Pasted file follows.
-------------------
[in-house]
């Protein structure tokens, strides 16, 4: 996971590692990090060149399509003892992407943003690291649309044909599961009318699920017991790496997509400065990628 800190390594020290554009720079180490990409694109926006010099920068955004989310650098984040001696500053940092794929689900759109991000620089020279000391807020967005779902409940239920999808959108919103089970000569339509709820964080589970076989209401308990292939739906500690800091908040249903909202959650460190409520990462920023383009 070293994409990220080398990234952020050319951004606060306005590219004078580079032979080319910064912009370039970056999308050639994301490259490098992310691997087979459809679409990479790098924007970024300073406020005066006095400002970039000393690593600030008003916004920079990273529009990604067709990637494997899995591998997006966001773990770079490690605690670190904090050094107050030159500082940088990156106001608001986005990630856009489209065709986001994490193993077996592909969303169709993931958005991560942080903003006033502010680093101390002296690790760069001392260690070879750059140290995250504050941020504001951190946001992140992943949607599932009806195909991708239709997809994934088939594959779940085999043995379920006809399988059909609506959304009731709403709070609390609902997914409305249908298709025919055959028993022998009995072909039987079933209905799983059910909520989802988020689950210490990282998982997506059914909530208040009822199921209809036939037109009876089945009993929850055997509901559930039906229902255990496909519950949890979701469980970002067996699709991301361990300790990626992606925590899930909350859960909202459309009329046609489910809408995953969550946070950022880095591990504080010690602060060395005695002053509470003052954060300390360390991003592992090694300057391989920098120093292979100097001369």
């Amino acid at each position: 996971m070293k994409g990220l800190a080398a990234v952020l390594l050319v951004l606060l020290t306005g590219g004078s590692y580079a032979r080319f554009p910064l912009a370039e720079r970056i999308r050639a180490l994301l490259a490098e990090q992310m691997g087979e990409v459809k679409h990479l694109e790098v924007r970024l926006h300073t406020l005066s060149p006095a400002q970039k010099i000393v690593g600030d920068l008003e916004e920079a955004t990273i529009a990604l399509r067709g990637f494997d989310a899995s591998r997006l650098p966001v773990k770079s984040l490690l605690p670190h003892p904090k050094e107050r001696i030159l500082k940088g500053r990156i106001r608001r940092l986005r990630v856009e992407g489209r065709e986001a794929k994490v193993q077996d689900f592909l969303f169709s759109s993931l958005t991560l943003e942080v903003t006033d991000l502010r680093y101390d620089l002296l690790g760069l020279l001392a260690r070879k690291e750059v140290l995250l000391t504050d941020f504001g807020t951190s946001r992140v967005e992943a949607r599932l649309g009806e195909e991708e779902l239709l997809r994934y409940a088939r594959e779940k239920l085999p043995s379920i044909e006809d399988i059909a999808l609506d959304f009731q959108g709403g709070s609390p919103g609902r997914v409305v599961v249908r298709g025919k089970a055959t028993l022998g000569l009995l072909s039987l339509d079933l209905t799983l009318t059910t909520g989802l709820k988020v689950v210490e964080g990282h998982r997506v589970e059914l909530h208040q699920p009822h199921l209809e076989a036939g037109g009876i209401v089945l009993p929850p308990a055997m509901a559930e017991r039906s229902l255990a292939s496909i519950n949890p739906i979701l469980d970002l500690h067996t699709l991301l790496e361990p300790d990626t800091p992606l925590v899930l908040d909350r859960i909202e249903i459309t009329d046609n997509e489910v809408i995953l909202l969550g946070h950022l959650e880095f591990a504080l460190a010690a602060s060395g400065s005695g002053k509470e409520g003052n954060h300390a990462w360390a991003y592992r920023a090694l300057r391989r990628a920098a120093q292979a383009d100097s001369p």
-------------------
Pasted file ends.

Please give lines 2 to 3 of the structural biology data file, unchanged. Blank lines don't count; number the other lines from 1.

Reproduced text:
């Protein structure tokens, strides 16, 4: 996971590692990090060149399509003892992407943003690291649309044909599961009318699920017991790496997509400065990628 800190390594020290554009720079180490990409694109926006010099920068955004989310650098984040001696500053940092794929689900759109991000620089020279000391807020967005779902409940239920999808959108919103089970000569339509709820964080589970076989209401308990292939739906500690800091908040249903909202959650460190409520990462920023383009 070293994409990220080398990234952020050319951004606060306005590219004078580079032979080319910064912009370039970056999308050639994301490259490098992310691997087979459809679409990479790098924007970024300073406020005066006095400002970039000393690593600030008003916004920079990273529009990604067709990637494997899995591998997006966001773990770079490690605690670190904090050094107050030159500082940088990156106001608001986005990630856009489209065709986001994490193993077996592909969303169709993931958005991560942080903003006033502010680093101390002296690790760069001392260690070879750059140290995250504050941020504001951190946001992140992943949607599932009806195909991708239709997809994934088939594959779940085999043995379920006809399988059909609506959304009731709403709070609390609902997914409305249908298709025919055959028993022998009995072909039987079933209905799983059910909520989802988020689950210490990282998982997506059914909530208040009822199921209809036939037109009876089945009993929850055997509901559930039906229902255990496909519950949890979701469980970002067996699709991301361990300790990626992606925590899930909350859960909202459309009329046609489910809408995953969550946070950022880095591990504080010690602060060395005695002053509470003052954060300390360390991003592992090694300057391989920098120093292979100097001369």
């Amino acid at each position: 996971m070293k994409g990220l800190a080398a990234v952020l390594l050319v951004l606060l020290t306005g590219g004078s590692y580079a032979r080319f554009p910064l912009a370039e720079r970056i999308r050639a180490l994301l490259a490098e990090q992310m691997g087979e990409v459809k679409h990479l694109e790098v924007r970024l926006h300073t406020l005066s060149p006095a400002q970039k010099i000393v690593g600030d920068l008003e916004e920079a955004t990273i529009a990604l399509r067709g990637f494997d989310a899995s591998r997006l650098p966001v773990k770079s984040l490690l605690p670190h003892p904090k050094e107050r001696i030159l500082k940088g500053r990156i106001r608001r940092l986005r990630v856009e992407g489209r065709e986001a794929k994490v193993q077996d689900f592909l969303f169709s759109s993931l958005t991560l943003e942080v903003t006033d991000l502010r680093y101390d620089l002296l690790g760069l020279l001392a260690r070879k690291e750059v140290l995250l000391t504050d941020f504001g807020t951190s946001r992140v967005e992943a949607r599932l649309g009806e195909e991708e779902l239709l997809r994934y409940a088939r594959e779940k239920l085999p043995s379920i044909e006809d399988i059909a999808l609506d959304f009731q959108g709403g709070s609390p919103g609902r997914v409305v599961v249908r298709g025919k089970a055959t028993l022998g000569l009995l072909s039987l339509d079933l209905t799983l009318t059910t909520g989802l709820k988020v689950v210490e964080g990282h998982r997506v589970e059914l909530h208040q699920p009822h199921l209809e076989a036939g037109g009876i209401v089945l009993p929850p308990a055997m509901a559930e017991r039906s229902l255990a292939s496909i519950n949890p739906i979701l469980d970002l500690h067996t699709l991301l790496e361990p300790d990626t800091p992606l925590v899930l908040d909350r859960i909202e249903i459309t009329d046609n997509e489910v809408i995953l909202l969550g946070h950022l959650e880095f591990a504080l460190a010690a602060s060395g400065s005695g002053k509470e409520g003052n954060h300390a990462w360390a991003y592992r920023a090694l300057r391989r990628a920098a120093q292979a383009d100097s001369p």